Weekend press review: four new investment trusts to launch

by | Sep 24, 2018

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Concerns over a possible hike in CGT as part of the forthcoming budget, lie at the heart of the article in The Sunday Telegraph Money section this weekend. It reports that some wealth managers have been raising the matter with clients to review whether or not to lock in gains on investments held outside of tax wrappers, before the Chancellor stands up on 22 November. This is just in case he makes changes which might increase the tax burden on investors who may well have made significant gains through the bull market in equities. The article does include alternatives to selling outright – such as transferring to a spouse’ name, to stagger disposals over a number of tax years or to consider gifting to charities.

“Four star fund managers – including Mark Mobius and Terry Smith – are launching new investment trusts: Which should you scoop up?” That’s the headline of the article by Jeff Prestridge in the Financial Mail on Sunday.

In it, he summarises the details of the trusts and their managers, then gives a verdict on each one based on analysis from a range of commentators and experts. A summary is shown below:

  1. Smithson – managed  by Terry Smith and team, although Smith himself is not managing this trust. Simon Barnard and Will Morgan have been brought in from Goldman Sachs to run the portfolio. The verdict “you could coin it in”.
  2. Mobius – managed by – yes, you’ve guessed it – the 82 year old Mark Mobius. Again the verdict is the same as for Smithson, “you could coin it in”.
  3. AVI Japan Opportunity – managed by Joe Bauernfreund. Although Asset Value Investors is hardly a household name it – and Joe Bauernfreund – are better known for managing the British Empire Trust. The verdict is that this trust offers “a good solid bet”.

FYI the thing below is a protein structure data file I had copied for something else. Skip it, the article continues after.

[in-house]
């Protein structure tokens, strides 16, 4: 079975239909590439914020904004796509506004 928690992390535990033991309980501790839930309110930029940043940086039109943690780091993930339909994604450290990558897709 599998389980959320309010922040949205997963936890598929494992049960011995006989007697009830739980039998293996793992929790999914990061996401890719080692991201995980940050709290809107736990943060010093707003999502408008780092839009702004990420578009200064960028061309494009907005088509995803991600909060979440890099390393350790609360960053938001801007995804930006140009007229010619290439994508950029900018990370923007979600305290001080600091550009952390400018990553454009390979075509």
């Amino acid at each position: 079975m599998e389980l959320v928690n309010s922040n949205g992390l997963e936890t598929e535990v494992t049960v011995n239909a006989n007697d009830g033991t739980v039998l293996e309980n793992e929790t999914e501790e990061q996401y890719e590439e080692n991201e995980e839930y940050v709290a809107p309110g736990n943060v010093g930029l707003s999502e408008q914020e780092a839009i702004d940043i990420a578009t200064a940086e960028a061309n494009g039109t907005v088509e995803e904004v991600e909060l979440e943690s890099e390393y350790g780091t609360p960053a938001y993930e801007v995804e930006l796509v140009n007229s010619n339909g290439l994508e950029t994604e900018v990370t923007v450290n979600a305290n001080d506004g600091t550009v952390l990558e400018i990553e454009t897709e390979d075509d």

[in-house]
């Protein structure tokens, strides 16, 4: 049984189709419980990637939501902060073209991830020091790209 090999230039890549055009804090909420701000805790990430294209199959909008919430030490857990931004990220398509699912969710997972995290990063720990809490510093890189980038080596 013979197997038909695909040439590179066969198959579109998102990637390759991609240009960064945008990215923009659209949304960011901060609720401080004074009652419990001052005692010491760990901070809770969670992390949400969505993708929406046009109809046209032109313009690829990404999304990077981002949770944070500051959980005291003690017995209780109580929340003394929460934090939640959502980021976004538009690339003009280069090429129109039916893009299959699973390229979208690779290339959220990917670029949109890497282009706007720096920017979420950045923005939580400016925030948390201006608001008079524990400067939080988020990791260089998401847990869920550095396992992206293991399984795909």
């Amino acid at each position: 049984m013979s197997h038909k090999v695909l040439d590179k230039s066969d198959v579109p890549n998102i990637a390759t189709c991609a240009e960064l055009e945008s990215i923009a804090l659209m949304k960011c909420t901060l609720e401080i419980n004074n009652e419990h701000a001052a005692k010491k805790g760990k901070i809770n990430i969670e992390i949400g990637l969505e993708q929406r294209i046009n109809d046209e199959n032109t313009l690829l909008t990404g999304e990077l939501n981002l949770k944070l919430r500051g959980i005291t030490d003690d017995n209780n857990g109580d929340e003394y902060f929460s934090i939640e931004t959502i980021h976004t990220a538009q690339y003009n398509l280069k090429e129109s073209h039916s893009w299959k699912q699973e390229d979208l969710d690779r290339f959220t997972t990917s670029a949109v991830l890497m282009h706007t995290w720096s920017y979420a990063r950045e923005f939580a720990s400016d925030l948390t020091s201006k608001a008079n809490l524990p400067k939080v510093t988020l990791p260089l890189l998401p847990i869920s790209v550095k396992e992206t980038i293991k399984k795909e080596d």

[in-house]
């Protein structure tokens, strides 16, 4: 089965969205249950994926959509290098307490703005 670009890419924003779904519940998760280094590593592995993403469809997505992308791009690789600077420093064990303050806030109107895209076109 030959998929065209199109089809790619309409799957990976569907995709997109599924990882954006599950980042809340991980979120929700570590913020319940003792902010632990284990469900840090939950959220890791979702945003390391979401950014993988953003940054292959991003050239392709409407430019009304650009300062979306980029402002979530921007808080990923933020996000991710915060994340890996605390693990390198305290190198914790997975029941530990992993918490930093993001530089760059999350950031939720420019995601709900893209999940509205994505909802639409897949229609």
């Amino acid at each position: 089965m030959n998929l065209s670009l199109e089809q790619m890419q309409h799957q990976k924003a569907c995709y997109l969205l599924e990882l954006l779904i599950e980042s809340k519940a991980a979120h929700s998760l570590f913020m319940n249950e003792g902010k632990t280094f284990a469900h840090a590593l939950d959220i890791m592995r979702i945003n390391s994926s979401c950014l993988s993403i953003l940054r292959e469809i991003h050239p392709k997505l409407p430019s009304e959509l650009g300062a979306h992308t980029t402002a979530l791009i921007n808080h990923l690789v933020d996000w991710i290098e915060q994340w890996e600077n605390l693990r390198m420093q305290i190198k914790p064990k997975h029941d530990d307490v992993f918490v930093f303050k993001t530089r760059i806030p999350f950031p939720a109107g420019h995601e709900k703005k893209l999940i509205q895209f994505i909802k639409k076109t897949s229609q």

4. Merian Chrysalis – managed by Richard Watts and Nick Williamson. Merian is the new name for Old Mutual Global Investors – headed up by Richard Buxton. Watts and Williamson have established strong reputations for investing in small and mid-cap stocks. The verdict? As in the AVI case, this is rated as looking like “a good solid bet”.

Over at the Sunday Times Money, Ali Hussein is taking a hefty swipe at advisers in the lead article entitled “Life savings shot down in pensions ‘wild west’ – thousands face a bleak retirement as lax rules let their unethical or incompetent advisers off the hook.” Ouch. Whilst the article does cover some legitimate areas of concern with warnings around advice to consumers around high risk or unregulated investments, as well as problems faced by some clients who had been awarded compensation for bad advice but whose advisers had then moved firms to continue practising as an adviser – a process known as phoenixing. However, reading the article you can’t help but wonder about unintended consequences.  Will the average ST reader will be sufficiently spooked by what they read here so that they end up not taking any sort of professional advice when it comes to their pension provision, preferring instead to take a DIY approach with all the risks which that entails? We do hope not.

Still in the Sunday Times and still talking about a DIY approach – but with a notable difference this time.  Ian Cowie has been reviewing the performance of his DIY portfolio and this week is confessing his “latest duds” – or as he wittily refers to it in the article his “DIY investment pratfalls”. His review of “Cowie’s Clangers” is mostly about individual equities such as Kraft Heinz, Vodafone, Daimler etc. but it does also include collective investments such as Fidelity China Special Situations, Woodford Patient Capital and Blackrock Latin American.  As always, it’s a great read. There’s a sensible conclusion too, in that investment management isn’t as easy as it might look, and that Cowie’s experience shows the importance of diversification.

Another small article of note in the Sunday Times is on annuities. James Coney reports that payouts on annuities have increased by almost a fifth since their post-referendum slump. Behind it is the recent rise in Bank of England base rate and the corresponding rise in gilt yields which are used to price annuities. Today, only a quarter of pensioners take out an annuity, but with annuity rates rising and fears over those investors sitting in cash within their pension pots, it is possible suggests Coney, that more will be tempted to de-risk with some or all of their pension monies and to consider the purchase of an annuity.

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